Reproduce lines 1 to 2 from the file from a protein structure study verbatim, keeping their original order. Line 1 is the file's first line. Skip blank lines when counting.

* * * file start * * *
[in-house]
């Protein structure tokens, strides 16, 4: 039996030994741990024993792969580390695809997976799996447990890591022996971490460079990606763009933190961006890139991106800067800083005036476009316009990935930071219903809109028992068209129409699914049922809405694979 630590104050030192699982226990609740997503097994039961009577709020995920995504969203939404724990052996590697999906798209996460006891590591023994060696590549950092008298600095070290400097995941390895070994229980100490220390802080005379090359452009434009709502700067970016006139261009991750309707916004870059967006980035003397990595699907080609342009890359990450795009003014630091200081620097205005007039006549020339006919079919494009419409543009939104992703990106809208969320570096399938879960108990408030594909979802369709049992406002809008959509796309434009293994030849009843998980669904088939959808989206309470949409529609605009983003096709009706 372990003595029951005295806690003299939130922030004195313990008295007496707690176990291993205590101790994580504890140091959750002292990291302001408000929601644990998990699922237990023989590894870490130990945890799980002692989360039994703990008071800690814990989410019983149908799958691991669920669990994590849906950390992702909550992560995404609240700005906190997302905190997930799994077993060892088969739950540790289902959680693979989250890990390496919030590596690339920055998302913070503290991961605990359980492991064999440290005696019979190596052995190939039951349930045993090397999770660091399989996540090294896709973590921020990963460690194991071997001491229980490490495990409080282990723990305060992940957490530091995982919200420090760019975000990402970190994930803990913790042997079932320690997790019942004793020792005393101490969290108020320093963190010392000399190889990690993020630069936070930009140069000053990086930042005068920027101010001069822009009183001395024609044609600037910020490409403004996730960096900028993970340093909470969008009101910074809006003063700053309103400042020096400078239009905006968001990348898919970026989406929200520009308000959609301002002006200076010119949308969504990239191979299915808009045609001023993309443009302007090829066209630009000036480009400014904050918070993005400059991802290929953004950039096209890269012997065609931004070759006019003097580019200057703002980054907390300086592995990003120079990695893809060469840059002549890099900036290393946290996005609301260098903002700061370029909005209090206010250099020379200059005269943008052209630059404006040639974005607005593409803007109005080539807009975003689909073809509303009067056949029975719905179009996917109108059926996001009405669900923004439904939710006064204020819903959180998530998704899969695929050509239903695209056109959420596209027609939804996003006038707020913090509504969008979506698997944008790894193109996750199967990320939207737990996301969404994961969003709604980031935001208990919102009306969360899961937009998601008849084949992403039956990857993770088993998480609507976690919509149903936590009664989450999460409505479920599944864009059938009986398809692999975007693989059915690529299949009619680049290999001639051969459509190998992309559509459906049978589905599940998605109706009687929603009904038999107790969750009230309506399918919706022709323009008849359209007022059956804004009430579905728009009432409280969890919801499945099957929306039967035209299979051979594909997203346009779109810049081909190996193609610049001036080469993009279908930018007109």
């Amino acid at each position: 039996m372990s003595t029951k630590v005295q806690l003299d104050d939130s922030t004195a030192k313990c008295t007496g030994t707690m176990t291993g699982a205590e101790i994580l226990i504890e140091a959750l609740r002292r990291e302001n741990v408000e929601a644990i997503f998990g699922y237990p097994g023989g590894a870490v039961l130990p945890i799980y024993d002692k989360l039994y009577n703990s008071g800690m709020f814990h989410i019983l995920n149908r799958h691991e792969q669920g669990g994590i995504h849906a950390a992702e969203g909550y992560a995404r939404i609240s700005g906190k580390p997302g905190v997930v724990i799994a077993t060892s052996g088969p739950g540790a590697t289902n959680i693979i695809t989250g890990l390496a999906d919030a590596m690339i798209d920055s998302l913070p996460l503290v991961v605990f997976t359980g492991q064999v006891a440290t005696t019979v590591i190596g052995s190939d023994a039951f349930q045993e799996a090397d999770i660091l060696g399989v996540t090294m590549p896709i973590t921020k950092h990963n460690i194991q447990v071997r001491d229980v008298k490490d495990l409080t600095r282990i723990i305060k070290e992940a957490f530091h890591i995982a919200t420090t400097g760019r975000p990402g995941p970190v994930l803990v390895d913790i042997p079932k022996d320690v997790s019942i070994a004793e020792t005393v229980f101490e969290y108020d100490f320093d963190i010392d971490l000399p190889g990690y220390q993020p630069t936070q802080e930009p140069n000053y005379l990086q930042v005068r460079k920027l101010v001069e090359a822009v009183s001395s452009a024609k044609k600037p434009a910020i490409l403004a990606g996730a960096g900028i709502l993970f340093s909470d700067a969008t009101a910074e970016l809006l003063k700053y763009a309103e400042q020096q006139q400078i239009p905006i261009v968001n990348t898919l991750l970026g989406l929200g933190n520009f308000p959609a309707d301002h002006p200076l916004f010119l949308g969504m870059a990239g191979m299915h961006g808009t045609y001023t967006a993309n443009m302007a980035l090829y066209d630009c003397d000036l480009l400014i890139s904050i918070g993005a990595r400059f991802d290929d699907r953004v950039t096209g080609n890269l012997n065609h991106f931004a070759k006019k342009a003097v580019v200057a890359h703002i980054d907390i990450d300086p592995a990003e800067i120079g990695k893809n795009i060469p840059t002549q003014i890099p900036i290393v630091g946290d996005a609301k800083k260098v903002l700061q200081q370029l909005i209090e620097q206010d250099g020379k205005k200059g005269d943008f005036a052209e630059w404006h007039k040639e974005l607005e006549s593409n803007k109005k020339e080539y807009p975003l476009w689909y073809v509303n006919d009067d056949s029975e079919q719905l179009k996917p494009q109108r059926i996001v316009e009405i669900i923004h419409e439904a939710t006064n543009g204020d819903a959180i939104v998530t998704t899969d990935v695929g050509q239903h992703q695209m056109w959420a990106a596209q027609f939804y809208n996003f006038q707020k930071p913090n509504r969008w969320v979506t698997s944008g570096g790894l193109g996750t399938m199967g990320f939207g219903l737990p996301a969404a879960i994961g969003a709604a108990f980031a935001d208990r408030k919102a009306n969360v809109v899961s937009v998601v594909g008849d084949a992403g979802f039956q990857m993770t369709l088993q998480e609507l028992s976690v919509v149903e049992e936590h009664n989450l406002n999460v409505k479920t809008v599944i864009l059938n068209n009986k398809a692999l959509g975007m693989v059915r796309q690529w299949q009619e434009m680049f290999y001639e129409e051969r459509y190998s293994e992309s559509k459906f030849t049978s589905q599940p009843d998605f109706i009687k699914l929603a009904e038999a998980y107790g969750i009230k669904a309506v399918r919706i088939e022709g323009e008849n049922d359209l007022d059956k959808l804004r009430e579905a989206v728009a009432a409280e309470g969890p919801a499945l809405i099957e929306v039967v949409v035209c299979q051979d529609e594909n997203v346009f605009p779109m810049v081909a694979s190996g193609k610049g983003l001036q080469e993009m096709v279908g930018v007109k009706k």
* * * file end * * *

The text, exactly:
[in-house]
């Protein structure tokens, strides 16, 4: 039996030994741990024993792969580390695809997976799996447990890591022996971490460079990606763009933190961006890139991106800067800083005036476009316009990935930071219903809109028992068209129409699914049922809405694979 630590104050030192699982226990609740997503097994039961009577709020995920995504969203939404724990052996590697999906798209996460006891590591023994060696590549950092008298600095070290400097995941390895070994229980100490220390802080005379090359452009434009709502700067970016006139261009991750309707916004870059967006980035003397990595699907080609342009890359990450795009003014630091200081620097205005007039006549020339006919079919494009419409543009939104992703990106809208969320570096399938879960108990408030594909979802369709049992406002809008959509796309434009293994030849009843998980669904088939959808989206309470949409529609605009983003096709009706 372990003595029951005295806690003299939130922030004195313990008295007496707690176990291993205590101790994580504890140091959750002292990291302001408000929601644990998990699922237990023989590894870490130990945890799980002692989360039994703990008071800690814990989410019983149908799958691991669920669990994590849906950390992702909550992560995404609240700005906190997302905190997930799994077993060892088969739950540790289902959680693979989250890990390496919030590596690339920055998302913070503290991961605990359980492991064999440290005696019979190596052995190939039951349930045993090397999770660091399989996540090294896709973590921020990963460690194991071997001491229980490490495990409080282990723990305060992940957490530091995982919200420090760019975000990402970190994930803990913790042997079932320690997790019942004793020792005393101490969290108020320093963190010392000399190889990690993020630069936070930009140069000053990086930042005068920027101010001069822009009183001395024609044609600037910020490409403004996730960096900028993970340093909470969008009101910074809006003063700053309103400042020096400078239009905006968001990348898919970026989406929200520009308000959609301002002006200076010119949308969504990239191979299915808009045609001023993309443009302007090829066209630009000036480009400014904050918070993005400059991802290929953004950039096209890269012997065609931004070759006019003097580019200057703002980054907390300086592995990003120079990695893809060469840059002549890099900036290393946290996005609301260098903002700061370029909005209090206010250099020379200059005269943008052209630059404006040639974005607005593409803007109005080539807009975003689909073809509303009067056949029975719905179009996917109108059926996001009405669900923004439904939710006064204020819903959180998530998704899969695929050509239903695209056109959420596209027609939804996003006038707020913090509504969008979506698997944008790894193109996750199967990320939207737990996301969404994961969003709604980031935001208990919102009306969360899961937009998601008849084949992403039956990857993770088993998480609507976690919509149903936590009664989450999460409505479920599944864009059938009986398809692999975007693989059915690529299949009619680049290999001639051969459509190998992309559509459906049978589905599940998605109706009687929603009904038999107790969750009230309506399918919706022709323009008849359209007022059956804004009430579905728009009432409280969890919801499945099957929306039967035209299979051979594909997203346009779109810049081909190996193609610049001036080469993009279908930018007109």